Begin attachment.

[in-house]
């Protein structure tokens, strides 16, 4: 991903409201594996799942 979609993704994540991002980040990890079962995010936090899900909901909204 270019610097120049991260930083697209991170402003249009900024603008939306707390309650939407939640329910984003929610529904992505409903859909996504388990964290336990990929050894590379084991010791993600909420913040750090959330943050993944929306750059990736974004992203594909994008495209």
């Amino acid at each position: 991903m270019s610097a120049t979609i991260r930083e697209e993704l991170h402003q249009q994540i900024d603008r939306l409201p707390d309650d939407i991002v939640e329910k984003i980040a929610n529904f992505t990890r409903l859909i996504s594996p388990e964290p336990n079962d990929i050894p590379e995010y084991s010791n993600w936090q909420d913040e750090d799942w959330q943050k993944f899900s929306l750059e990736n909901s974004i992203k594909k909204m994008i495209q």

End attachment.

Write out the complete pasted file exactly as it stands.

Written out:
[in-house]
């Protein structure tokens, strides 16, 4: 991903409201594996799942 979609993704994540991002980040990890079962995010936090899900909901909204 270019610097120049991260930083697209991170402003249009900024603008939306707390309650939407939640329910984003929610529904992505409903859909996504388990964290336990990929050894590379084991010791993600909420913040750090959330943050993944929306750059990736974004992203594909994008495209």
């Amino acid at each position: 991903m270019s610097a120049t979609i991260r930083e697209e993704l991170h402003q249009q994540i900024d603008r939306l409201p707390d309650d939407i991002v939640e329910k984003i980040a929610n529904f992505t990890r409903l859909i996504s594996p388990e964290p336990n079962d990929i050894p590379e995010y084991s010791n993600w936090q909420d913040e750090d799942w959330q943050k993944f899900s929306l750059e990736n909901s974004i992203k594909k909204m994008i495209q």